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October 19, 2012

The Trouble With Chromebooks

Chromebooks are stripped-down Linux computers that only run Chrome, so people assume that they must be cheap. After all, you don't need a lot of resources for a single application, right?

It turns out that browsers actually use a lot of resources and include more and more features that used to require plugins, third-party apps or system APIs. Web apps become more advanced, it's easier to install extensions, browsers bundle Flash, file viewers and clever spell checkers, they sync your data and try to anticipate your actions.

Many people complained that the Atom Chromebooks were slow and couldn't display HD videos properly. Google switched to Intel Celeron CPUs, which are more powerful, but still low-end processors. Now Google experiments with premium ARM SoCs, which are cheaper, but still can't compete with Intel Core CPUs when it comes to performance.

The trouble with Chromebooks is that Google can't come up with a powerful ultrabook that costs $700 or $800 because people would think it's too expensive. Why not get an ultrabook that runs a full-fledged operating system and install Chrome?

To solve this issue, Google could try to change people's perception about Chrome OS and show that it's not just a browser. The latest Chrome OS releases made a lot of important changes: the browser can be minimized and resized, it's easier to open multiple windows, there's a desktop and a taskbar, you can change the wallpaper, there are cool applications like the media player, ScratchPad or Calculator that no longer open inside the browser. By including great applications that work offline (a dictionary, some games, a contact manager, a calendar app) and encouraging developers to build standalone apps that work outside the browser, Google could show that Chrome OS is more than just a browser and finally build a computer that can run the Chrome experiments, scroll long documents and still be able to load Google services like Gmail and Google Docs without stuttering.

10 comments:

  1. What about apps that can be run using native client? Also, packaged apps? I think Google is heading towards a direction where more capable apps would be run outside the primary browser window. And all of them need not be web apps!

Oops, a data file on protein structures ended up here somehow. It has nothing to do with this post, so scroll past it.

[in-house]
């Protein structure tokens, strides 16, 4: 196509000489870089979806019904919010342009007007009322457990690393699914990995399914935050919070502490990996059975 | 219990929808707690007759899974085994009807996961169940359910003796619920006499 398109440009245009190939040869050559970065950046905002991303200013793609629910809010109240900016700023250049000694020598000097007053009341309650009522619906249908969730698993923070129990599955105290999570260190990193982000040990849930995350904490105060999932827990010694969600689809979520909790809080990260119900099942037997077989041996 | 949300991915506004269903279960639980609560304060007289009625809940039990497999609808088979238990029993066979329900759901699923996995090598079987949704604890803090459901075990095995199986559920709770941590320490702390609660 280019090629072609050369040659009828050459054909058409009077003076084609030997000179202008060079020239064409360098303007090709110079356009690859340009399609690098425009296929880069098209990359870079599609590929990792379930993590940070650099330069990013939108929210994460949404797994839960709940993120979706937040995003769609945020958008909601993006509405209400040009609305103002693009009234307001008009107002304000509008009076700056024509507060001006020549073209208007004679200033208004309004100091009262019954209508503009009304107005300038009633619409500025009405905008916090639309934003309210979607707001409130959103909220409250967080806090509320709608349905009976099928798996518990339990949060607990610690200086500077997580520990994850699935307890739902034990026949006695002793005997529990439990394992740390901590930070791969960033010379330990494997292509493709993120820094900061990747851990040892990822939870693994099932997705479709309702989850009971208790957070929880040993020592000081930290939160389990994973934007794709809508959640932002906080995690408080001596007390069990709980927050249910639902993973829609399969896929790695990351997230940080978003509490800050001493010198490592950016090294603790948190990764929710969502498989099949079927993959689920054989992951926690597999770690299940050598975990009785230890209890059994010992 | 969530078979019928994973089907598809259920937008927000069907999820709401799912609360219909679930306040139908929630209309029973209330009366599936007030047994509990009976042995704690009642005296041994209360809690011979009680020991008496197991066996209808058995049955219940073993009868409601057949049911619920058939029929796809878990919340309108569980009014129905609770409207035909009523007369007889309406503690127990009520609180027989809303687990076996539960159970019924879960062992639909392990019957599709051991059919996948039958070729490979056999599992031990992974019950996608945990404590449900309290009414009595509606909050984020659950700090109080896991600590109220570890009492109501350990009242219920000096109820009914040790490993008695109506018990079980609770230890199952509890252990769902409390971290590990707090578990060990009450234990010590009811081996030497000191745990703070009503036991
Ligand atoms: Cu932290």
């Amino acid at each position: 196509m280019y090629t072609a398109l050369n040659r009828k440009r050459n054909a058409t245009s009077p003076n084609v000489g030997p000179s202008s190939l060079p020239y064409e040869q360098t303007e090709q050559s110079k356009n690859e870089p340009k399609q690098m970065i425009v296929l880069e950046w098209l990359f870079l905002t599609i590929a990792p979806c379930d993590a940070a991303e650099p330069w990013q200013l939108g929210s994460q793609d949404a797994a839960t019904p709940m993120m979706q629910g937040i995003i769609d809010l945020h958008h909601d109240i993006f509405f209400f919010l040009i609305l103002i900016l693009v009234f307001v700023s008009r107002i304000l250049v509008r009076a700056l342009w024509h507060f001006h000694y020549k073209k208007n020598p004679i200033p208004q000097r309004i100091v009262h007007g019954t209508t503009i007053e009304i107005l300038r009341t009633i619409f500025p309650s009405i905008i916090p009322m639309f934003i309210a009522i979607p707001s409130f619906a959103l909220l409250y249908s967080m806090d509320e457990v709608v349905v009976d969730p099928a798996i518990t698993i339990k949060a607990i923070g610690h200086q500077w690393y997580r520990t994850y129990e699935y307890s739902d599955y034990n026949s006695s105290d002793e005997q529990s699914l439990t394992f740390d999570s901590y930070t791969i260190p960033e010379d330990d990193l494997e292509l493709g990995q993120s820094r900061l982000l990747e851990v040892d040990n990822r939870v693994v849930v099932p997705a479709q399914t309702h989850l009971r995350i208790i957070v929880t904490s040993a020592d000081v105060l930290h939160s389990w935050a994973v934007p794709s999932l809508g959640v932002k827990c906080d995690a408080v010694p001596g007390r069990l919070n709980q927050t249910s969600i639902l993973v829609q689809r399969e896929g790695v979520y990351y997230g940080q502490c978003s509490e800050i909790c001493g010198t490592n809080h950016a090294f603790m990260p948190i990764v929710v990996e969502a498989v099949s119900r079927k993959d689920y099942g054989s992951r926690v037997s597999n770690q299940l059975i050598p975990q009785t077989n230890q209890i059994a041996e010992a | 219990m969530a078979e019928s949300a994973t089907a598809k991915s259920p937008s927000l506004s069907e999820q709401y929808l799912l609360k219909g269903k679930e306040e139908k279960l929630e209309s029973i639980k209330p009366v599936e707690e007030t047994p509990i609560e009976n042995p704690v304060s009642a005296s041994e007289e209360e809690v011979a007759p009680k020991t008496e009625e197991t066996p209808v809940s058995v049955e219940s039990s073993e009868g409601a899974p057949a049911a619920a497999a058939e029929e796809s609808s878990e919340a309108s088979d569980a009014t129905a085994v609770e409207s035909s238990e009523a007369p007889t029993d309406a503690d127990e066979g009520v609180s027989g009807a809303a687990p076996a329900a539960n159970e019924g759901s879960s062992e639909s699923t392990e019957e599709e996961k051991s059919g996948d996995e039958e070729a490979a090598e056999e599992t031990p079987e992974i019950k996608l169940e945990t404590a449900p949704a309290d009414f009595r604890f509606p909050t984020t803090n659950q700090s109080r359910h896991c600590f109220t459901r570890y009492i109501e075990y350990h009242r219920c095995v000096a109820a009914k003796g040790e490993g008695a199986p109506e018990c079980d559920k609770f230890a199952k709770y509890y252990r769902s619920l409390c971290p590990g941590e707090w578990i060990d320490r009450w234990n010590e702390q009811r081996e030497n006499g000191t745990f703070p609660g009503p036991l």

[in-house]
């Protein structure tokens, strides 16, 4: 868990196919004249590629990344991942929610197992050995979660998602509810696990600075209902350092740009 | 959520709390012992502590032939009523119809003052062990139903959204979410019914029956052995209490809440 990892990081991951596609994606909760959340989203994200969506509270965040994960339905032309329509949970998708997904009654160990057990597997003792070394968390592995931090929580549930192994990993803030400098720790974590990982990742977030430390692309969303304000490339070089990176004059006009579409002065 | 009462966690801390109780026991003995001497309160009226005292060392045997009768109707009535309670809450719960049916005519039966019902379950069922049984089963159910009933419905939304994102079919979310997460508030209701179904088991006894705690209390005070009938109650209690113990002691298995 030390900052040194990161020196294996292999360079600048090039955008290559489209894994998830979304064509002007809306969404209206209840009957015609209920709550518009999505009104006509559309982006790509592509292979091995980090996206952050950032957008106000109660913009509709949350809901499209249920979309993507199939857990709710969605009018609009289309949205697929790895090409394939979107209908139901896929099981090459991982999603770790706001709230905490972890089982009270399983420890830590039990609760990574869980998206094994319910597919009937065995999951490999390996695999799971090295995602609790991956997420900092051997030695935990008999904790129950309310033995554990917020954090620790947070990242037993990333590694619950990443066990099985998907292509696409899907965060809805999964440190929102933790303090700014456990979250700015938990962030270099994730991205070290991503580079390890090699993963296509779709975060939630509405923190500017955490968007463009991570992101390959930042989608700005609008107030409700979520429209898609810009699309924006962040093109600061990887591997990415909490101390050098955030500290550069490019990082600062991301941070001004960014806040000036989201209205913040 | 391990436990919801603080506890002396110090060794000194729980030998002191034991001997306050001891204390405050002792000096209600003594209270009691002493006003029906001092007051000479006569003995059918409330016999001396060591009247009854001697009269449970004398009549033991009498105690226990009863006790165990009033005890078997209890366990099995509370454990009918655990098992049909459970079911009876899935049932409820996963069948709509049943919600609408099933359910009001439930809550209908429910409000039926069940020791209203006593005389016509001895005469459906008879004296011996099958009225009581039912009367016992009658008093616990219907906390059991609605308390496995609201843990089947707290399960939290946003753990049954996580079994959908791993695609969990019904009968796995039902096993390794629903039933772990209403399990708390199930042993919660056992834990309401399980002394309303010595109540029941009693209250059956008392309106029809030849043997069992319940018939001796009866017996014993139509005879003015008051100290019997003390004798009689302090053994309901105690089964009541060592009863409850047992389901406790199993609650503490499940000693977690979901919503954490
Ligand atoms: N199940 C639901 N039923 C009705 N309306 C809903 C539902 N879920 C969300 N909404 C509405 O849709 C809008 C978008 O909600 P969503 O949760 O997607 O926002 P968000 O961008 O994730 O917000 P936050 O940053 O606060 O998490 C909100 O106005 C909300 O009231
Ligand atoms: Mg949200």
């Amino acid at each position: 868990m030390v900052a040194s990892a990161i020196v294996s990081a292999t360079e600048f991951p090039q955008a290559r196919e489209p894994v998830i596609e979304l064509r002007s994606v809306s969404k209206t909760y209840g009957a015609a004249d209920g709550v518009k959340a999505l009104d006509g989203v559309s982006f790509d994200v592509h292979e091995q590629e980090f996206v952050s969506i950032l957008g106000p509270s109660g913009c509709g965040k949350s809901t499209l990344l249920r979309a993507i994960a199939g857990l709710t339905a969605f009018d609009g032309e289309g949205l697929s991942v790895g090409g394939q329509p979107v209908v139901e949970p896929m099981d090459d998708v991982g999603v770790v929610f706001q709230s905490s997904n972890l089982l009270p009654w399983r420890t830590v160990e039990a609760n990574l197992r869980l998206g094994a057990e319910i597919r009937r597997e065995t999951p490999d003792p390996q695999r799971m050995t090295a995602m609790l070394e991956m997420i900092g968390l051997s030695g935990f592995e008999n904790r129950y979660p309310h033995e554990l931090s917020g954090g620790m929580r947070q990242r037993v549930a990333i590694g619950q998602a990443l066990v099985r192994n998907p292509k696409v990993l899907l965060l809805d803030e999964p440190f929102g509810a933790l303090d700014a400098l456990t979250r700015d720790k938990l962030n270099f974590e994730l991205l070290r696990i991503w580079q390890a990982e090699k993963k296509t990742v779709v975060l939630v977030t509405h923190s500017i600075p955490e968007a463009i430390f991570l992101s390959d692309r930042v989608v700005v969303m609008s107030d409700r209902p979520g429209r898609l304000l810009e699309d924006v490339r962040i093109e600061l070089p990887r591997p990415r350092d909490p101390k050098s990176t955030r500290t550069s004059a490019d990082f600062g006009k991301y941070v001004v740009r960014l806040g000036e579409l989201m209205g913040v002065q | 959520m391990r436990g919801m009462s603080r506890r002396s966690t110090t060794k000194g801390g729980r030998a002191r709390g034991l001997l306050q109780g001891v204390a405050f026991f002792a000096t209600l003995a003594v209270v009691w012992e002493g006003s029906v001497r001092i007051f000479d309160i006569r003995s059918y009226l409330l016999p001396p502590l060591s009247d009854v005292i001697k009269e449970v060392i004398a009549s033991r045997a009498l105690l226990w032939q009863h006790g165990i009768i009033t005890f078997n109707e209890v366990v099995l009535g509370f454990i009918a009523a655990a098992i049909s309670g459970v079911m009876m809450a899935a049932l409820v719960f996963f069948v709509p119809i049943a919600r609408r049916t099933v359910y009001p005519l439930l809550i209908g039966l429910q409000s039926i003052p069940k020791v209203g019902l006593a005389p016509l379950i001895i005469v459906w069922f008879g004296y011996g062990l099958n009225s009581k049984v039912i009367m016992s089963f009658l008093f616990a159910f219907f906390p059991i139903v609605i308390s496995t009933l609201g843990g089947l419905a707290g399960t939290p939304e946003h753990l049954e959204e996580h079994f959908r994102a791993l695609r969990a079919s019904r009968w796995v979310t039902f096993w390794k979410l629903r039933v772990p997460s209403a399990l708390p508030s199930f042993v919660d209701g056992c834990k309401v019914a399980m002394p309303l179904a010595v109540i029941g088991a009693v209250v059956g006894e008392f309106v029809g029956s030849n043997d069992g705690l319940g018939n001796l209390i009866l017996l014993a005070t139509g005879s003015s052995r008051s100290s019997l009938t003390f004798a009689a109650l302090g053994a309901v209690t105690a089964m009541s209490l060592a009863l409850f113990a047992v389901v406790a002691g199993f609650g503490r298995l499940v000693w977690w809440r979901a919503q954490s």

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  2. Google are definitely looking towards a packaged apps future, i'm sure there long term goal is to include packaged apps in every version of Chrome including Android.

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  3. I'm loving the future of chrome os and android, haven't had a chance to experience chrome os yet, but is there anything to be made from being a chrome app developer?

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  4. Price this under £150 and I would pick one up.

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  5. They should come up with a powerful Chromebook soon. Chrome OS is a great product. The performance is crappy. I would pay 45 a month instead of 25 now on a 3 year plan.

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  6. Why not make the chromebook run android + chrome +playstore. That way it will have decent offline utility. .In the beginning google can ship its own apps optimized for desktop. Over time as more and more apps get optimized for desktop version , chromebook can be comparable or better than . Why introduce a handicap and then try to make cheap h/w. I would say google has its strategy wrong

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  7. you guys could have avoided the wrong impression if had not called it Chromebook.

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  8. Google will continue to innovate despite shares drop...http://www.ghusu.com/could-google-disappear-shares-take-a-tumble/

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  9. my buddy's aunt makes $61/hr on the computer. She has been without work for 5 months but last month her check was $15064 just working on the computer for a few hours. Go to this web site and read more http://Run19.com

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